Database backup to a network shared folder Error Operating system error 1265


  • Hi,

    I am trying to backup a database to a shared folder which is located in some other on the same network using SQL Server management studio. I get below error: 

    System.Data.SqlClient.SqlError: Cannot open backup device '\\SP2Server\SPBackup\SalesDb.bak'. Operating system error 1265(The system detected a possible attempt to compromise security. Please ensure that you can contact the server that authenticated you.). (Microsoft.SqlServer.Smo)

    I made the account that my sql server service is running as is a domain account and it has full access to the shared folder. In fact I gave full access to 'Everyone'. I could perform the backup on the same server (Server where SQL server is installed) easily. Issues only when backup to a network shared folder. I checked the user permission of the default backup folder of SQL Server (D:\DATABASE\MSSQL10.SQL2008\MSSQL\Backup) and noticed that a user SQLServerMSSQLUser$SP2Server$SQL2008 has read/write  permission on this backup folder. Since this user is not a domain user, I can't give permission for this user on my network shared folder.

    Please advise.




    Thursday, April 25, 2013 10:31 AM

All replies

  • Hello,

    Please read the following thread with similar issue:  

    Hope this helps.


    Alberto Morillo

    Thursday, April 25, 2013 11:19 AM
  • Hi,

    My interpretation of your problem is...

    1) When you run the backup, it runs under your credentials - not the domain account that starts sql server

    2) make sure you understand that when it comes to shared folders you need to take configure share AND NTFS permissions. Grant Change (Share) and Modify(NTFS) on the target backup server to your domain account and that should work.


    Friday, April 26, 2013 11:50 AM
  • This is incorrect.

    Backups executed from a query window, are executed as the service account.

    What is the service account ? There is where you should begin troubleshooting.

    Jeff Block t:@sqlDictum (

    Friday, April 26, 2013 8:30 PM
  • Hello Naush,

    How are you running the backup. If you turn on sql profiler and under management studio GUI (right click - tasks - backup) , you will see that the backup runs under your security credentials. If you script out the backup task and run it in a query window, it also runs under your credentials ( proof via sql profiler ).

    Running the backup under sql agent or ssis is another story.

    Monday, April 29, 2013 6:51 AM
  • This is also incorrect.

    Profile shows only what the SQL credentials are, not what is being used for interaction with the underlying OS. Point in case: if you were logged in with a non-domain account, sa for example.  There is no relationship between the sa account (or any sql server login) and a windows domain account.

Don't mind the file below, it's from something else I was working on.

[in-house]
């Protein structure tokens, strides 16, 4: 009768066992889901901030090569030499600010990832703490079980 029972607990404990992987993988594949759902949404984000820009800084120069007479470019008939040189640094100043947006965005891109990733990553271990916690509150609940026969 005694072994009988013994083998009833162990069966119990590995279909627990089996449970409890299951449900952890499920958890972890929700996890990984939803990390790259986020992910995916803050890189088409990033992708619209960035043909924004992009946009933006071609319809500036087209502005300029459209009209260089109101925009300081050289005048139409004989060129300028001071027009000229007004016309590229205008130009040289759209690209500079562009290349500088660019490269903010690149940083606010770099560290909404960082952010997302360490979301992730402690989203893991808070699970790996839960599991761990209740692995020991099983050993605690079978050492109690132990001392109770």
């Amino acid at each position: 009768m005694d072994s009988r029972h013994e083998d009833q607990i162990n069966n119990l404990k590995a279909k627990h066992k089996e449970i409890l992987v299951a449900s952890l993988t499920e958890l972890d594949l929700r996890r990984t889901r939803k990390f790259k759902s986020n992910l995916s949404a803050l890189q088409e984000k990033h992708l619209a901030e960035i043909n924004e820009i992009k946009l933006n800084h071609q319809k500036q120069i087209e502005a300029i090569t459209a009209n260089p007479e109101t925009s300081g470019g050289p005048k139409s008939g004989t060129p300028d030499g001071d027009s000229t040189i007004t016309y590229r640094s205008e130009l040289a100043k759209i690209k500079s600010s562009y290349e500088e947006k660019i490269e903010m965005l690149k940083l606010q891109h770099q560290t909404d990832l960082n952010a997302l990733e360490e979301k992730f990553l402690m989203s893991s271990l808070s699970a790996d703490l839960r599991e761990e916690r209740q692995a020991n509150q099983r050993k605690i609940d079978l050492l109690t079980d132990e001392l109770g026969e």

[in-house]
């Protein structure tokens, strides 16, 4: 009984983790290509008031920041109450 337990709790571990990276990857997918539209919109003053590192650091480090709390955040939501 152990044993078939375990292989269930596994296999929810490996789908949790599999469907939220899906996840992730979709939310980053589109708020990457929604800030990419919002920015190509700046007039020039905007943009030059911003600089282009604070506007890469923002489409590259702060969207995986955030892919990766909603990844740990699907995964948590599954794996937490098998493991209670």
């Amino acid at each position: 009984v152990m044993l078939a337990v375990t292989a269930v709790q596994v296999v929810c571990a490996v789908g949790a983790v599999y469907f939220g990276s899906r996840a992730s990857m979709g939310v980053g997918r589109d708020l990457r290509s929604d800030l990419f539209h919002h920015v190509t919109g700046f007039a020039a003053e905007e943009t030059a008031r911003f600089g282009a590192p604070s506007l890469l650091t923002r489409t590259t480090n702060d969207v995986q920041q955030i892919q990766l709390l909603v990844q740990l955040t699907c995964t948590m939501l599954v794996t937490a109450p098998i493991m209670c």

If you run process monitor or filemon from sysinternals and watch the backup/restore file thread, you will see that it is being executed by the sql service account (if the command is executed from SSMS or SQLCMD), or the agent account if coming from a job.

    I'd be happy to post the traces for you from both profiler and process mon, but that seem a little overboard.

    Jeff Block t:@sqlDictum (

    Wednesday, May 1, 2013 3:40 PM
  • funny, i didn't know it was so easy to impersonate as some other account. Anyway, I ran fsmgmt.msc on the target shared folder machine and it still shows my account as accessing the shared folder and not the service account.

    Friday, May 3, 2013 2:48 AM
  • Just to be sure, I spun up a fresh vm, installed SQL and ran again, service account is showing up. I also ran netmon just to ensure there wasn't something funky in there, and the packet capture shows the service account as expected. Are you using a proxy account ? It's possible to setup but very unusual for non-agent executions. Other than that I can't imagine how your setup would support this, it's counter to MS documentation.

    Transaction log backups: (ditto for the db backup article):

    "Ownership and permission problems on the backup device's physical file can interfere with a backup operation. SQL Server must be able to read and write to the device; the account under which the SQL Server service runs must have write permissions. "

     Log shipping TN, see the implication of the first few paragraph relative to backup and permissions:

    Jeff Block t:@sqlDictum (

    Friday, May 3, 2013 3:02 AM